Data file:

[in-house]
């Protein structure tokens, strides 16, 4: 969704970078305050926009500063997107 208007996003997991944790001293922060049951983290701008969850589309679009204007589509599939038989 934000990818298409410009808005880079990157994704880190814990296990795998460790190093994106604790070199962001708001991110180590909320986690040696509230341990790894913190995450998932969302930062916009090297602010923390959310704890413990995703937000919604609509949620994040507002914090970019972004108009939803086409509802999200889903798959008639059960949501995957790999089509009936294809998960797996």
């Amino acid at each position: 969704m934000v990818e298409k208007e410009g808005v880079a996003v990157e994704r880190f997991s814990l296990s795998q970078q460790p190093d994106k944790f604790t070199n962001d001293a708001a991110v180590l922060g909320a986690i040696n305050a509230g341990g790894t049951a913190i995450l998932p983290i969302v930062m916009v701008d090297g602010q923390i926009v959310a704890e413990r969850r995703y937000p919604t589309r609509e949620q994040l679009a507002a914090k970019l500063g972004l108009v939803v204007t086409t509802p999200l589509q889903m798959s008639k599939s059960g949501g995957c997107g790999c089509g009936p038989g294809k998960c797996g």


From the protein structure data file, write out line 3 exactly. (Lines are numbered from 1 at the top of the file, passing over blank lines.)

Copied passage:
């Amino acid at each position: 969704m934000v990818e298409k208007e410009g808005v880079a996003v990157e994704r880190f997991s814990l296990s795998q970078q460790p190093d994106k944790f604790t070199n962001d001293a708001a991110v180590l922060g909320a986690i040696n305050a509230g341990g790894t049951a913190i995450l998932p983290i969302v930062m916009v701008d090297g602010q923390i926009v959310a704890e413990r969850r995703y937000p919604t589309r609509e949620q994040l679009a507002a914090k970019l500063g972004l108009v939803v204007t086409t509802p999200l589509q889903m798959s008639k599939s059960g949501g995957c997107g790999c089509g009936p038989g294809k998960c797996g």